March 28, 2020 - 11:28 am
The coronavirus pandemic is defining for the globe what's “essential” and what things we really can't do without, even though we might not need them for survival. Attempting to slow the spread of the virus, authorities in many places are determining what shops and services can remain open. They're...
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FILE - This Sept. 12, 2019 file photo shows Hoda Kotb at the Save the Children's "The Centennial Gala: Changing the World for Children" in New York. Kotb's emotions got the better of her on the “Today" show Friday as she concluded a segment with New Orleans Saints quarterback Drew Brees, who is donating money to help with the outbreak of coronavirus there. “Drew, we love ya,” Kotb said. Then she dissolved in tears, and co-anchor Savannah Guthrie jumped in to take over. Kotb was a news anchor and reporter at the CBS affiliate in New Orleans during the 1990s. (Photo by Evan Agostini/Invision/AP, File)
March 27, 2020 - 5:30 pm
From finding ways to help others cope to sheltering in place to canceling events, here’s a look at some of the ways the entertainment industry is reacting to the spread of the coronavirus, which most people recover from but can cause severe illness in the elderly and those with preexisting medical...
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Residents enjoy the warm weather with a stroll along the Lakefront Trail near Oak Street Beach, Wednesday afternoon, March 25, 2020, in Chicago, despite a stay-at-home order from Illinois Gov. J.B. Pritzker during the coronavirus pandemic. The new coronavirus causes mild or moderate symptoms for most people, but for some, especially older adults and people with existing health problems, it can cause more severe illness or death. (Ashlee Rezin Garcia/Chicago Sun-Times via AP)
March 27, 2020 - 2:34 pm
OAK PARK, Ill. (AP) — It was a sunny day, the first in about a week when temperatures had climbed past the 50-degree mark, and people in Chicago did what they always do on such a day: They flocked to the shores of Lake Michigan. Mayor Lori Lightfoot did not consider that the kind of postcard...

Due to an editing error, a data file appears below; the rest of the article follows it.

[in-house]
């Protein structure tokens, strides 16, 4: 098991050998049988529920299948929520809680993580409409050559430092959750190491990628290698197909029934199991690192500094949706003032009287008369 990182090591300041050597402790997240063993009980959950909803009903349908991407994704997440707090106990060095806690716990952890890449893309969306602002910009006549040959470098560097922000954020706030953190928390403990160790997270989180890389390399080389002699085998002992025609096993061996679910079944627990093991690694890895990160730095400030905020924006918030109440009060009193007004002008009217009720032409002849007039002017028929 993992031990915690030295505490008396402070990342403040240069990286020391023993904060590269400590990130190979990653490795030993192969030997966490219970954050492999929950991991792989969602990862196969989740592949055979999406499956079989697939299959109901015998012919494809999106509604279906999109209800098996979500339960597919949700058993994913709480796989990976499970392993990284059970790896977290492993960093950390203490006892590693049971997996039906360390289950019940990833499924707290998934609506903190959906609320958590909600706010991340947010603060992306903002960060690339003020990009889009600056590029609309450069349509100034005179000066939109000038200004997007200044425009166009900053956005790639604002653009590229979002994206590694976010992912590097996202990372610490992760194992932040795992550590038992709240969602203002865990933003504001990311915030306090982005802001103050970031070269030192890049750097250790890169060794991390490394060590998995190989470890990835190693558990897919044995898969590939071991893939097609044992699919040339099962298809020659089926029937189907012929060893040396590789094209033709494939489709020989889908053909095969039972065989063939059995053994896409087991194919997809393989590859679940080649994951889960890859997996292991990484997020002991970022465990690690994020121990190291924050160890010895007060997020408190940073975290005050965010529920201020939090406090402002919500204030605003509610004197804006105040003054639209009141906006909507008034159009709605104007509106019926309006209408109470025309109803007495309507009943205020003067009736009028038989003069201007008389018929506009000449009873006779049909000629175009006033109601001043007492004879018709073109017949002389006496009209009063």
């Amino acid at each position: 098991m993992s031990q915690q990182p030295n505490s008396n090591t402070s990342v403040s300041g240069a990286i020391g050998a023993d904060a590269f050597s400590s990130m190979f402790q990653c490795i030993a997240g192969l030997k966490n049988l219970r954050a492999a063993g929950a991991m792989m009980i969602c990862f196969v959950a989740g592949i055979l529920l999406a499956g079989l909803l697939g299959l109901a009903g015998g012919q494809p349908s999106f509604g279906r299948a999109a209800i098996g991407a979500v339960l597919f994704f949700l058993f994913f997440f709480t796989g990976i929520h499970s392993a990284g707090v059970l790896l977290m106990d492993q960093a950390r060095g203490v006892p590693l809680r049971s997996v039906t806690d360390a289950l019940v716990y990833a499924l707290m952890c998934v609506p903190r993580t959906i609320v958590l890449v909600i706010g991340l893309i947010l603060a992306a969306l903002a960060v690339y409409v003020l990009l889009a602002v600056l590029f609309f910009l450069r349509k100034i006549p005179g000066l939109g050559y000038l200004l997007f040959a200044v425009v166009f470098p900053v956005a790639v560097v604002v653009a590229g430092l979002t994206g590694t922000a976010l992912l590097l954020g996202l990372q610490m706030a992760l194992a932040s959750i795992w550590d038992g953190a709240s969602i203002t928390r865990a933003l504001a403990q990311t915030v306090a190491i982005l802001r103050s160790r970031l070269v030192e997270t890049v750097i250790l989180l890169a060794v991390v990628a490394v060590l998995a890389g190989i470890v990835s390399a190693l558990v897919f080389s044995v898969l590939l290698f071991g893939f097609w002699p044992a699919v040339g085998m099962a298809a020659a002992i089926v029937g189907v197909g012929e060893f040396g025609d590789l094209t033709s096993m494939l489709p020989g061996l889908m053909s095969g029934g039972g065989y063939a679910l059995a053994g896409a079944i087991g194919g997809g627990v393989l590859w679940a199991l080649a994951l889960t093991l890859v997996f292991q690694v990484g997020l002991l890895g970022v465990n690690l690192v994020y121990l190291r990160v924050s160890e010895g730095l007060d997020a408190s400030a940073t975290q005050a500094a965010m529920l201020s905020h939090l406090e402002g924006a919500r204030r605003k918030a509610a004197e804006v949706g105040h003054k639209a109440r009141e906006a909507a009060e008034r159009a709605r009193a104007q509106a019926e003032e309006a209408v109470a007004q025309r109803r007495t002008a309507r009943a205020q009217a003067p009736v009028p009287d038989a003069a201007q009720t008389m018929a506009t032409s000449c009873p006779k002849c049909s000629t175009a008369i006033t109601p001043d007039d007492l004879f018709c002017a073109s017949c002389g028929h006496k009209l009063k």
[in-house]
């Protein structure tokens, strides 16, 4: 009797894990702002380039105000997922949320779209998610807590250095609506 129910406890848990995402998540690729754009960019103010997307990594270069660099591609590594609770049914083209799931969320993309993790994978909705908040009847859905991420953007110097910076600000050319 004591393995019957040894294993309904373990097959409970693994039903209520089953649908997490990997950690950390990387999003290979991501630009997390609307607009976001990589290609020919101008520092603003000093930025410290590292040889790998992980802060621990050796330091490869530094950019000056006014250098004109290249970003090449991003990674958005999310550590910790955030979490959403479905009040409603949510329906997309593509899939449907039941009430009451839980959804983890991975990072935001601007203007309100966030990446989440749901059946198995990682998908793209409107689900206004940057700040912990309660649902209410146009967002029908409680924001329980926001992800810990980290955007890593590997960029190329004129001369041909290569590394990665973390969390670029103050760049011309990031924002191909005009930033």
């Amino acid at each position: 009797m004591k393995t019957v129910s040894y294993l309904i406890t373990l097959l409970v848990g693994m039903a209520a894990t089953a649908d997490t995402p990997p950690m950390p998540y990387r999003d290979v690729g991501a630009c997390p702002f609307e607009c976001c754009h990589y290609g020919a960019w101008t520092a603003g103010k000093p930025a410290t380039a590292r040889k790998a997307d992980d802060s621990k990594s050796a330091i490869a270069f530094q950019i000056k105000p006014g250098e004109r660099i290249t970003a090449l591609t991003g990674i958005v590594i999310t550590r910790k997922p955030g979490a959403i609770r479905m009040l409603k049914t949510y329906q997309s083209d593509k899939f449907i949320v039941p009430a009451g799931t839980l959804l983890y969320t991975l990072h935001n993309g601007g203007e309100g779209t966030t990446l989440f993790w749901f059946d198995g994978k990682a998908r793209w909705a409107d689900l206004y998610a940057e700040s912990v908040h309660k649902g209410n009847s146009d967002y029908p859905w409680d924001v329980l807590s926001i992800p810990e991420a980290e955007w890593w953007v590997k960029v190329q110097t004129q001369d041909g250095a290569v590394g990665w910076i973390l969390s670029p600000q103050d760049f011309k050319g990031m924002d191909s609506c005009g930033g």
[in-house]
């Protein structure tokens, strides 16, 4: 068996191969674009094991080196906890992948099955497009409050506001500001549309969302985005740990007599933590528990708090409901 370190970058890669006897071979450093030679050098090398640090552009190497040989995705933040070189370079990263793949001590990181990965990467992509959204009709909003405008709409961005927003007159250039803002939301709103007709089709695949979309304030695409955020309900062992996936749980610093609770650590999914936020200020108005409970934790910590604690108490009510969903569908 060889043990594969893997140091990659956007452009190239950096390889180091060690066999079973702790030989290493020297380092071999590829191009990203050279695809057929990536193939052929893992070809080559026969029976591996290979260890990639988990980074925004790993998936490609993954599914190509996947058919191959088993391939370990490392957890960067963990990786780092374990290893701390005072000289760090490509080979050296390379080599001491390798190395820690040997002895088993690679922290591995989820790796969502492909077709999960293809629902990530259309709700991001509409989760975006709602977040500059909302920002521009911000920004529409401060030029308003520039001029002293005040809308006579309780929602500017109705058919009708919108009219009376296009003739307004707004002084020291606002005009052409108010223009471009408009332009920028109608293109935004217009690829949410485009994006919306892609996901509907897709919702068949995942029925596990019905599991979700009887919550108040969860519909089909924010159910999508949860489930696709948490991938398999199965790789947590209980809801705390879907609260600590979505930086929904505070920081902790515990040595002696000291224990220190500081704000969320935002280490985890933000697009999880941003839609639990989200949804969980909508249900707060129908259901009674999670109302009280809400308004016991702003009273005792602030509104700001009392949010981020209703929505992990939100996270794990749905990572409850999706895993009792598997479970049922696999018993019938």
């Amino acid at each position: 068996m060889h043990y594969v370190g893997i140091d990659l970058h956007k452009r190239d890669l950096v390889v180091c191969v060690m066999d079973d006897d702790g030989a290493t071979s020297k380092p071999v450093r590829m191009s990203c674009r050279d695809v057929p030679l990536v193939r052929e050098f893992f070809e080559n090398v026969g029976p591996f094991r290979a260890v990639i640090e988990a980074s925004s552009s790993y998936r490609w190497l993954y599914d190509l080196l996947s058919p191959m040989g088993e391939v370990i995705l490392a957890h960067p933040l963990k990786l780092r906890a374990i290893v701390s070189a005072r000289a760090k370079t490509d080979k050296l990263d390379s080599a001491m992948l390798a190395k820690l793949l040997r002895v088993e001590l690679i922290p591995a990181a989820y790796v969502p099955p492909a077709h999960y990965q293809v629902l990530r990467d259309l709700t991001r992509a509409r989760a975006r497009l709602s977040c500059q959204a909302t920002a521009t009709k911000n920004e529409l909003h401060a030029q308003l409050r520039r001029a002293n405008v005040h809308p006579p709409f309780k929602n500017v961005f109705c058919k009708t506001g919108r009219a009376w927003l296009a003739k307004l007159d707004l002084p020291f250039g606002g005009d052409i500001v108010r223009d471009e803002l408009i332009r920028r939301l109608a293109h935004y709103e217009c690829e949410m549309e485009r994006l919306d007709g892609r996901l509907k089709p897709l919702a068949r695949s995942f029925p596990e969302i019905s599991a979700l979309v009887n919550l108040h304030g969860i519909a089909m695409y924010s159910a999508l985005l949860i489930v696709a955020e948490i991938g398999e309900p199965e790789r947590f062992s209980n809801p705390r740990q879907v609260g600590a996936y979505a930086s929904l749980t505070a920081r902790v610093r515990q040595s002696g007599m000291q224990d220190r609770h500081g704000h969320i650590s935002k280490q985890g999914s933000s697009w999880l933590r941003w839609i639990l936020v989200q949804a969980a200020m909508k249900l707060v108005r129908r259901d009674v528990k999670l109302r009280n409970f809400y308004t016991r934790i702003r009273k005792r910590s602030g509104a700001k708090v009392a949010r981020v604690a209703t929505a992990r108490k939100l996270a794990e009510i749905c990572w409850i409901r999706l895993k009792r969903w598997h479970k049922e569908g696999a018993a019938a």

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Mark Andersen, 60, co-director of the nonprofit organization, "We Are Family DC," organizes groceries and food to be brought to seniors, Saturday, March 21, 2020, in Washington. Seniors are being encouraged to stay in their homes due to the risk of the COVID-19 coronavirus. (AP Photo/Jacquelyn Martin)
March 27, 2020 - 2:33 pm
One remembers the polio epidemic and the hardships of World War II. One is stoic about it all — because, he says, he's already “here past the welcome.” A third, old enough to remember the aftermath of the 1918 flu epidemic, turns to her faith in challenging times. For older Americans, some of the...
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Hand sanitizer, right, rests on a table with safety instructions at the entrance to Safe Supply: Outdoor Grocery Store, Sunday, March 22, 2020, in Somerville, Mass. The store, which takes reservations and invites customers to wash hands and keep a safe distance from others, offers the opportunity to shop without touching items while shopping out of concern about the spread of the coronavirus. For most people, the new coronavirus causes only mild or moderate symptoms, such as fever and cough. For some, especially older adults and people with existing health problems, it can cause more severe illness, including pneumonia. The vast majority of people recover from the new virus. (AP Photo/Steven Senne)
March 27, 2020 - 11:09 am
NEW YORK (AP) — The stars of the 2011 thriller “Contagion” — a prescient film these days — have reunited for a series of public service announcements to warn about COVID-19. Matt Damon, Laurence Fishburne, Kate Winslet and Jennifer Ehle have teamed up with scientists from Columbia University's...